It’s not so much about surfing. With that said, if you’re in the water and are sick around people you can infect them just like anywhere else. To make things more complicated 30-percent of people are asymptomatic and can spread it just breathing near you in a crowded lineup. Right now, you wouldn't go to a concert where there are 80 people, but people will risk it to go surf Lowers or Malibu on a fun south swell. 

In terms of the response and shutting down the beaches, they just want to shut down anything they can and unfortunately beaches are a place where people get together. In the Malibu parking lot on any day people are hanging out, walking around, shaking hands, sharing joints. This thing is so highly contagious that all it takes is one dude to show up sick and start a small outbreak in their little surf community.

And, in terms of surfers traveling with international borders closed, it’s going to be a long time before we’re taking surf trips again. 

What needs to happen for this to stop? 

There are only a few ways to stop this thing. One: you shut down society completely until you get a vaccine. Then you vaccinate everybody and then it’s gone. Two: 60-80 percent of the population gets infected with this and then we have something called herd immunity. At that point, it makes it very hard for the virus to continue to spread. Three: essentially you shut the whole world down for long enough that there’s no longer a reservoir of virus in the world. Then we’d all be safe. But how long that would take and the effects on society are not realistic.

In my opinion, option two is probably the most likely one. We got a wildfire burning right now. We got to get that fire under control and then deal with the slow burn until this thing finally burns out or until we get a vaccine a year or so from now to put the fire out for good.

Mario wearing a different kind of blue. Stay home, if you can.

What advice are you giving people who are scared, or who don’t feel the need to take this seriously and stay home?

People are frustrated that things are locked down—that they can’t go to work, and they can’t make money. People have the attitude of why are we shutting everything down? I’d rather get the virus than lose my job and not be able to work.

But if you don’t have your health, you don’t have anything. People who are sick and dying will pay any amount of money to get their health back. We don’t have an economy if people are sick and too scared to go to work. In order to get to the point where we are all back to work and returning to normal, people need to adopt behaviors to get this under control. And we need to be consistent with those behaviors.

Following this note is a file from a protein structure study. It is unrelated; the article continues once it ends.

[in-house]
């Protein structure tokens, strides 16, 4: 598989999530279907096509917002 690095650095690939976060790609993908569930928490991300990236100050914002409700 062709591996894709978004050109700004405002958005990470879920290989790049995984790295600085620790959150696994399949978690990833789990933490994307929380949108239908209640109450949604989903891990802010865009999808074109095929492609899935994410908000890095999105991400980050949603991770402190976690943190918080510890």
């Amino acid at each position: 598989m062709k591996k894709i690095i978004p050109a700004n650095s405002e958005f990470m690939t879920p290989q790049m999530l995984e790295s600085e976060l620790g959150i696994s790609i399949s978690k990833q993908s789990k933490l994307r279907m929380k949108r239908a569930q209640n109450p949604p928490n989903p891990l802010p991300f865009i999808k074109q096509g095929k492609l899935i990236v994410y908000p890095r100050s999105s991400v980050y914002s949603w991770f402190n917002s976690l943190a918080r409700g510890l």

It’s important to understand that as scary as all this stuff sounds, 80-85% percent of people are going to either have no symptoms or symptoms close to the flu and not require any medical attention. They’re going to stay at home, watch Tiger King, take Tylenol and might have a rough week or so but they’re going to be okay. Thirty-percent have no symptoms at all, 55% have minor to flu-like symptoms. Approximately 10% get severe symptoms and require hospitalization, but most recover. Unfortunately about 5% of those infected get critically ill and about half of the patients in this group will die. 

Based on the information I have gathered to date, the top experts are predicting a mortality rate of 1-2.5% overall. This mortality rate also varies significantly by age. If you are healthy and under 50 you are looking at mortality rates well under 1%. If you are chronically ill or elderly those rates jump significantly. The WHO data out of China showed mortality rates near 15% for people over 80.

We have to look out for the vulnerable population; we have to look out for our loved ones. Even if we aren’t high-risk ourselves, we need to protect the more vulnerable around us by mitigating the spread of this virus and mitigating the risk of transmitting the virus to someone who may not fare as well as you would if they got infected. We all need to be reasonable, rational, and responsible to get this virus under control.

Lastly, I want to remind everyone to stay the course. When you see we are flattening the curve or that we are making progress, it’s not a sign to let up—rather a sign to double down on your efforts. The sooner we all get on the same page and get this under control, the sooner than we can go back to living our lives. And for us surfers… the sooner we can all get back in the water!